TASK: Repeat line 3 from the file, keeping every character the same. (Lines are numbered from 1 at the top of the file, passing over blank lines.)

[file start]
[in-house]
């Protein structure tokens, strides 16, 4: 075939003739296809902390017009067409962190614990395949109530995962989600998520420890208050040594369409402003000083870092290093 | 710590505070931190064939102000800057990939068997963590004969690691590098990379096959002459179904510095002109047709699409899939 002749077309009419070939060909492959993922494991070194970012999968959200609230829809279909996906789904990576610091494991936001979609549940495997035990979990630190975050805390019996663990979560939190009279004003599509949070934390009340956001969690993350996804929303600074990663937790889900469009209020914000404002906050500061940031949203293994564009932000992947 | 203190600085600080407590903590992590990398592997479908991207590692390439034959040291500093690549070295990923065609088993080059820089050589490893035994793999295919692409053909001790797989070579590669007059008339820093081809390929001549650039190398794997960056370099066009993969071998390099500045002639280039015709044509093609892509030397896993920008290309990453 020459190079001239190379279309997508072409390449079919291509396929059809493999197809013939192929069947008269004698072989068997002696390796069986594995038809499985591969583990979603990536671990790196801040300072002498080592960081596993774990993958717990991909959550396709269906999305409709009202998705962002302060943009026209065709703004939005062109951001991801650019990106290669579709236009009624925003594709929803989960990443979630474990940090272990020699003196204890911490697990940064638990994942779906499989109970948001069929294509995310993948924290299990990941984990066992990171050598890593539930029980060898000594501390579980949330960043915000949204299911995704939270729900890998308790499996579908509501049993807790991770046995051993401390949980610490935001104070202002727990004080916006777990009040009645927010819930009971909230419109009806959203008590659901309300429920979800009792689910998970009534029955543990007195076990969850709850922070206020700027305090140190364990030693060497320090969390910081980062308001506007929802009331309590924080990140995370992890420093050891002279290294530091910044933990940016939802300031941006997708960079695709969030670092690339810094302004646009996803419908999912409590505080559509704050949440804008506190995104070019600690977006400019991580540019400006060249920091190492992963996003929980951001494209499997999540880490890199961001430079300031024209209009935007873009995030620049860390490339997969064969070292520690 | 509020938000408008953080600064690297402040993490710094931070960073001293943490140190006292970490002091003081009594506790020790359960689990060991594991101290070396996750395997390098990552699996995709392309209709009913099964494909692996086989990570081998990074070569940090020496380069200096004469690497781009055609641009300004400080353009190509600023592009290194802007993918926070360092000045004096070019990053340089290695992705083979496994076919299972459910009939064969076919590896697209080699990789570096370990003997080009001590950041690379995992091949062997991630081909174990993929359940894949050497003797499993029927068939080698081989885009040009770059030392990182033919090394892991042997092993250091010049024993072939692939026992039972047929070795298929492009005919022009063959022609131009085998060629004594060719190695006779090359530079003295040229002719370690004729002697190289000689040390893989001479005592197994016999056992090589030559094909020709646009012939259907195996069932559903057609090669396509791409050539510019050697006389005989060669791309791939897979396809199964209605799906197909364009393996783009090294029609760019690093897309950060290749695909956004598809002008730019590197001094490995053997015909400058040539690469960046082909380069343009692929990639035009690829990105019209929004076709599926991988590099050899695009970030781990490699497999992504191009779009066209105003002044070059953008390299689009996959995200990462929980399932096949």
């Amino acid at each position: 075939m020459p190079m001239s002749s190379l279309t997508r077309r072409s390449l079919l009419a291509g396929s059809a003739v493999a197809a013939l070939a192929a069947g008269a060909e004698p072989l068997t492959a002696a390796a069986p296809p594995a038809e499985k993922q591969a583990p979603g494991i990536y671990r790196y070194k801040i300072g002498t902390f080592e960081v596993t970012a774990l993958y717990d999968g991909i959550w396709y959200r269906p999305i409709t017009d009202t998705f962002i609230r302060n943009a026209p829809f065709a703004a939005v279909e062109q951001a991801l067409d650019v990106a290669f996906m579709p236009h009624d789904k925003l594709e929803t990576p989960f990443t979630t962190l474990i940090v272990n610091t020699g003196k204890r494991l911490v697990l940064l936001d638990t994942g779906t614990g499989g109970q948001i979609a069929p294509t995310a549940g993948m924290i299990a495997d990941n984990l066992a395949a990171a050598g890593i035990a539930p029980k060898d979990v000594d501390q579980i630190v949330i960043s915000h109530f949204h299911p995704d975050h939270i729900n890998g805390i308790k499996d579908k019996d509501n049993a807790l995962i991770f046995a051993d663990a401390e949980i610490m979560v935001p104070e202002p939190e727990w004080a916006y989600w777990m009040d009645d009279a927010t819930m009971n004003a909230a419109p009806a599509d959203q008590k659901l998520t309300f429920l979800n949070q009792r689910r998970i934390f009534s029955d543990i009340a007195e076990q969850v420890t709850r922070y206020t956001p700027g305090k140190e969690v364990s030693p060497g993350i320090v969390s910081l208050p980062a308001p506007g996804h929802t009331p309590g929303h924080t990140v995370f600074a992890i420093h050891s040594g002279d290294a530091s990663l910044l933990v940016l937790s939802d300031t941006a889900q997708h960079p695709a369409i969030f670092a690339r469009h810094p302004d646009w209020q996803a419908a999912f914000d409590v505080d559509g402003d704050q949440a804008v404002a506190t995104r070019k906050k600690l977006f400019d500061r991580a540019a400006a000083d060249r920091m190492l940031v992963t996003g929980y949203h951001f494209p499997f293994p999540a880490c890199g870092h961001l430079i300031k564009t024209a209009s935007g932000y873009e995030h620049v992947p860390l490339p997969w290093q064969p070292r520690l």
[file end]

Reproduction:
């Amino acid at each position: 075939m020459p190079m001239s002749s190379l279309t997508r077309r072409s390449l079919l009419a291509g396929s059809a003739v493999a197809a013939l070939a192929a069947g008269a060909e004698p072989l068997t492959a002696a390796a069986p296809p594995a038809e499985k993922q591969a583990p979603g494991i990536y671990r790196y070194k801040i300072g002498t902390f080592e960081v596993t970012a774990l993958y717990d999968g991909i959550w396709y959200r269906p999305i409709t017009d009202t998705f962002i609230r302060n943009a026209p829809f065709a703004a939005v279909e062109q951001a991801l067409d650019v990106a290669f996906m579709p236009h009624d789904k925003l594709e929803t990576p989960f990443t979630t962190l474990i940090v272990n610091t020699g003196k204890r494991l911490v697990l940064l936001d638990t994942g779906t614990g499989g109970q948001i979609a069929p294509t995310a549940g993948m924290i299990a495997d990941n984990l066992a395949a990171a050598g890593i035990a539930p029980k060898d979990v000594d501390q579980i630190v949330i960043s915000h109530f949204h299911p995704d975050h939270i729900n890998g805390i308790k499996d579908k019996d509501n049993a807790l995962i991770f046995a051993d663990a401390e949980i610490m979560v935001p104070e202002p939190e727990w004080a916006y989600w777990m009040d009645d009279a927010t819930m009971n004003a909230a419109p009806a599509d959203q008590k659901l998520t309300f429920l979800n949070q009792r689910r998970i934390f009534s029955d543990i009340a007195e076990q969850v420890t709850r922070y206020t956001p700027g305090k140190e969690v364990s030693p060497g993350i320090v969390s910081l208050p980062a308001p506007g996804h929802t009331p309590g929303h924080t990140v995370f600074a992890i420093h050891s040594g002279d290294a530091s990663l910044l933990v940016l937790s939802d300031t941006a889900q997708h960079p695709a369409i969030f670092a690339r469009h810094p302004d646009w209020q996803a419908a999912f914000d409590v505080d559509g402003d704050q949440a804008v404002a506190t995104r070019k906050k600690l977006f400019d500061r991580a540019a400006a000083d060249r920091m190492l940031v992963t996003g929980y949203h951001f494209p499997f293994p999540a880490c890199g870092h961001l430079i300031k564009t024209a209009s935007g932000y873009e995030h620049v992947p860390l490339p997969w290093q064969p070292r520690l």